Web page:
Author Archive

I’ve been thinking alot about my goals for next year. I am typically not one to set resolutions, but I am loving this idea of Sankalpa.

A Charmed Yogi

In Sanskrit, the term ‘Sankalpa’ means will, purpose, determination or resolve. It is the inspired intention we set allow our true nature to shine through bringing us peace and serenity. “Rod Stryker, founder of ParaYoga, explains that the chief architect of life is the mind. To create the life we are meant to live, we must draw the mind again and again to our dharma, our deepest intentions, and the qualities of the Divine within.” [Himalayan Institute]

Sankalpa isn’t about restraint like a traditional resolution as much as it is about acceptance and nourishing that which will help you realize your Sankalpa.

 

 

sankalpa infographic

 

 

Resolve to evolve in 2013, and set an intention.

Namaste.

– Your Charmed Yogi

Related posts:

View original post

December 17, 2012 at 6:48 am Leave a comment

Attention! Moving!

Yesterday I took advantage of a Cyber Monday sale at Blue Host and an offer by Janice over at Borden Lane solutions to transfer my blog to a self-hosted platform, and…now I own the domain chijourney.com!

Whoo hoo! It’s getting all professional like up in here!

So the transfer is going to occur tonight. If you like reading this blog (THANK YOU), and you have subscribed by email, please make sure you are still subscribed tomorrow. Please, please? Pretty please?

I don’t really know what it takes to transfer (or to self-host if I’m being honest) but I’ve heard I could lose some of you in the move and that makes me sad. So please be patient as I work on some renovations, upgrades and all around website goodery over the next week or so. Cheers to learning all about the interwebs just so I can talk about learning how to run. :)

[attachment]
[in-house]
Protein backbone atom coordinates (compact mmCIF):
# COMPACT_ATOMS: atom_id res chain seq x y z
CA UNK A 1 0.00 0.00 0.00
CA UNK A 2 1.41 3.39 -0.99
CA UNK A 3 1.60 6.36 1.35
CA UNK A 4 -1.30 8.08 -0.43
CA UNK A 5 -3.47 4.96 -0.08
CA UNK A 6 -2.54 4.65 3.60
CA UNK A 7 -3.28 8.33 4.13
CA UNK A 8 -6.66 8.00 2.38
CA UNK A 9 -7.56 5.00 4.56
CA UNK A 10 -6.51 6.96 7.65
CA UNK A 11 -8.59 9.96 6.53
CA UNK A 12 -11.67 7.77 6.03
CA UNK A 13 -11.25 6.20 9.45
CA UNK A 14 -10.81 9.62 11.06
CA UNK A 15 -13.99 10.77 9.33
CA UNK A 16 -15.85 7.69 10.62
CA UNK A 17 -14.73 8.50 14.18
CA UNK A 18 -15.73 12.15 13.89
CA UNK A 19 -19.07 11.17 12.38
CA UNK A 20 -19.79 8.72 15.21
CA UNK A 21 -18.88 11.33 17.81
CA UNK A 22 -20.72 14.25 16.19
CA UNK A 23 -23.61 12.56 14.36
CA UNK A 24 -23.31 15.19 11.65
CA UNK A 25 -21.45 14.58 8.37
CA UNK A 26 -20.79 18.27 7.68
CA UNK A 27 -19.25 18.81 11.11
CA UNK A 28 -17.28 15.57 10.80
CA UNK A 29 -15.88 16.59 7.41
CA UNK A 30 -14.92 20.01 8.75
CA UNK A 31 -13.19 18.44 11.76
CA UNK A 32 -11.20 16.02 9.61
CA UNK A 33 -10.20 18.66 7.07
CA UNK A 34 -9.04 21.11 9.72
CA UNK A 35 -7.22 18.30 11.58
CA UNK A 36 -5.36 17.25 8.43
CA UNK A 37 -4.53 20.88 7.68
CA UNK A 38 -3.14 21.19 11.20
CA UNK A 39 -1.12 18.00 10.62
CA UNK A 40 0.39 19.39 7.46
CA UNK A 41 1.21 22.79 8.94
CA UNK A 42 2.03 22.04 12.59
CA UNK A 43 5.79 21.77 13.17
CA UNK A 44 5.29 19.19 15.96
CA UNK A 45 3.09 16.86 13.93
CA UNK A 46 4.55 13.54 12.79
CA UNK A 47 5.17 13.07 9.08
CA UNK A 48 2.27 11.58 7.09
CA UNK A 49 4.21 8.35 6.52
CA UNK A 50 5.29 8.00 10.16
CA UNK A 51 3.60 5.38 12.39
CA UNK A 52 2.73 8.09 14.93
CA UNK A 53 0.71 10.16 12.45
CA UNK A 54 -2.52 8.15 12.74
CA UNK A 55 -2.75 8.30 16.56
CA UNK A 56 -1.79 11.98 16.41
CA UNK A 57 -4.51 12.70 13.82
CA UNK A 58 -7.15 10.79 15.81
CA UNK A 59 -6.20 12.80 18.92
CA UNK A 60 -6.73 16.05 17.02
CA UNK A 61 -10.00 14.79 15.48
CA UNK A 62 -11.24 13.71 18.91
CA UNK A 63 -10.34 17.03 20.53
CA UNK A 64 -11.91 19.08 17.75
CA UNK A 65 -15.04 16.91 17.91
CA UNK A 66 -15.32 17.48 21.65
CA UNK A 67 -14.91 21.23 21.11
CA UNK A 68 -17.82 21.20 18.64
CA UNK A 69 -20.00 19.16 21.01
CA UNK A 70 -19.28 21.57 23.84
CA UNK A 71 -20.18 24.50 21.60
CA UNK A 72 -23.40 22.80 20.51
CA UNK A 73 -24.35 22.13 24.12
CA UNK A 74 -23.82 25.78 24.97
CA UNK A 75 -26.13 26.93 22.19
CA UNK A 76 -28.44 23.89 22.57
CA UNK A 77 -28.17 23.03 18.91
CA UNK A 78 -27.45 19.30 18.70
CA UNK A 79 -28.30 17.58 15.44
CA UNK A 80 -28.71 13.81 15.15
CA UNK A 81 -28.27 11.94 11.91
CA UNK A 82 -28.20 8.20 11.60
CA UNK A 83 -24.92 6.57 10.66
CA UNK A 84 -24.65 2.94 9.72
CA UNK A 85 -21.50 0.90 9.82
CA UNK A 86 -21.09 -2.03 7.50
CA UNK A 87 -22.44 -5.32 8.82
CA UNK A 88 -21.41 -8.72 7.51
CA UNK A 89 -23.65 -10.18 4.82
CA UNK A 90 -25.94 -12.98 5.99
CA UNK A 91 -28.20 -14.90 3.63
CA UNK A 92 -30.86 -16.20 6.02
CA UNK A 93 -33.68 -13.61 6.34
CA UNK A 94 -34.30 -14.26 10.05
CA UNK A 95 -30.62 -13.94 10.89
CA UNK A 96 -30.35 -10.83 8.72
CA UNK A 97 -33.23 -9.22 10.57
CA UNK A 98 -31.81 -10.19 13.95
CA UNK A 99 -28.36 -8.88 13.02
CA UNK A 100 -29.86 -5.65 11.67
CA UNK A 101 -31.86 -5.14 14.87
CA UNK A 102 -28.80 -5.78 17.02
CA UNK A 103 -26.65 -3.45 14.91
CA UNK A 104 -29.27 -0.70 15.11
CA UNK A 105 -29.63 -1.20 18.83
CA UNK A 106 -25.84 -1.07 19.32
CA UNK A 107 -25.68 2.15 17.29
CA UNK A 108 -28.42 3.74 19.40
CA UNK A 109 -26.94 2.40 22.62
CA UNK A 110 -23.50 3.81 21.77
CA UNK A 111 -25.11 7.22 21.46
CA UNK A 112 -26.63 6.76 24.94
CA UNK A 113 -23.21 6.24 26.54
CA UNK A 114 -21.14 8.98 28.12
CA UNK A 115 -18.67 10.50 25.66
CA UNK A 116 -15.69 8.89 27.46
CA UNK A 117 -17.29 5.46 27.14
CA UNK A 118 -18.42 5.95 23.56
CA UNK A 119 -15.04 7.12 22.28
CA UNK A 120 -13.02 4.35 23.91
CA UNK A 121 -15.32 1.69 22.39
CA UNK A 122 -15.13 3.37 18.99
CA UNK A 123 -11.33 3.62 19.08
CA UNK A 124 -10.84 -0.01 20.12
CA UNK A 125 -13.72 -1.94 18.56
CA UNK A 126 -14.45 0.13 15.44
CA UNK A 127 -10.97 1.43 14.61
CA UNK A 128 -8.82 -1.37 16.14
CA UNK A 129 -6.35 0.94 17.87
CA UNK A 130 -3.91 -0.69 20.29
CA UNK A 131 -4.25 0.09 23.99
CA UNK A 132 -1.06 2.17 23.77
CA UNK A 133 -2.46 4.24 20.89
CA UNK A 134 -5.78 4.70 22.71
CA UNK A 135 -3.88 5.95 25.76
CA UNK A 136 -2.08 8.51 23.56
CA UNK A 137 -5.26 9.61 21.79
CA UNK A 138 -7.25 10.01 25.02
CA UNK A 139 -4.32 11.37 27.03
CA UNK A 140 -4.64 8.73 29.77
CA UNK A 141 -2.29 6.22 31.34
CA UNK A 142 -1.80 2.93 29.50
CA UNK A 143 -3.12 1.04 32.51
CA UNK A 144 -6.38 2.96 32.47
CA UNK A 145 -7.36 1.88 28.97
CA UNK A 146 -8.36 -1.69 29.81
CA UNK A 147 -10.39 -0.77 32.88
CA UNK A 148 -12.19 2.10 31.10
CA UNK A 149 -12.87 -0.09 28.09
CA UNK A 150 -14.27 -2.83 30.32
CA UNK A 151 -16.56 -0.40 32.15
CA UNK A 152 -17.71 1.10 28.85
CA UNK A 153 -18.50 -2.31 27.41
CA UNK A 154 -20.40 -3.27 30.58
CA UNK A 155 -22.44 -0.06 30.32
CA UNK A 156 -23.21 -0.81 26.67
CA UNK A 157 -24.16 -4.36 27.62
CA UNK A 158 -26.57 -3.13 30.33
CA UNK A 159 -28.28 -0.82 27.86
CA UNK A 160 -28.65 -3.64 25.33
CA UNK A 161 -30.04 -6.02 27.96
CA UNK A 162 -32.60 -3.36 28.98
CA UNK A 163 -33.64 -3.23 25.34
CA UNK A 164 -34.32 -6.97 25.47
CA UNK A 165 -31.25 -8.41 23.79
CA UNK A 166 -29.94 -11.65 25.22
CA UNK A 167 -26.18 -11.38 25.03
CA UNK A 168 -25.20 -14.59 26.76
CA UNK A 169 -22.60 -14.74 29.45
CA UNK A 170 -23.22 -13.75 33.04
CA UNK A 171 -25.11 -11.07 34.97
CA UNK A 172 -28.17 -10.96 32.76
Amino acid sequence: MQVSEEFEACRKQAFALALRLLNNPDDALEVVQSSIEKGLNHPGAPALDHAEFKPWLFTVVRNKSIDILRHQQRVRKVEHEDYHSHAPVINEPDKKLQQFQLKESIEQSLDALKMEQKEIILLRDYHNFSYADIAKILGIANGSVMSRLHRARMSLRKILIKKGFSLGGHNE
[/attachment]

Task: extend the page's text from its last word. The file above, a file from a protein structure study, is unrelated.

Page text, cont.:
Happy Tuesday!

Update: I have been assured I won’t lose subscribers. I’m in good hands with Janice. But I stand by the original plea to be patient as I work through some cosmetic changes over here.

November 27, 2012 at 4:18 pm 1 comment

3 Steps Backward and 8 Miles Forward

Yesterday I had a private lesson with my local ChiRunning instructor Cheryl, and I learned some mindblowing things. I’ll start with the positive (but not necessarily mindblowing).

First of all, my posture is good. Given how crucial that is, it was nice to know I’m doing something right. A good foundation is so key and I’ve got that down.

Second of all, I really know the philosophy and rules of ChiRunning. I have the tools at my disposal, so at this point it’s about using them and putting it all together. Good deal.

But despite all I know, it was still ridiculously beneficial to take a lesson. And what I learned….hoo boy.

I have some work to do. Mainly on my pelvic rotation, which I knew. Cheryl and I did a lot of ChiWalking and I was able to really feel what I should be shooting for. But, to get there, I also have a lot of work to do on my upper body. Why? Because I am not keeping my shoulders square (facing forward, with no rotation).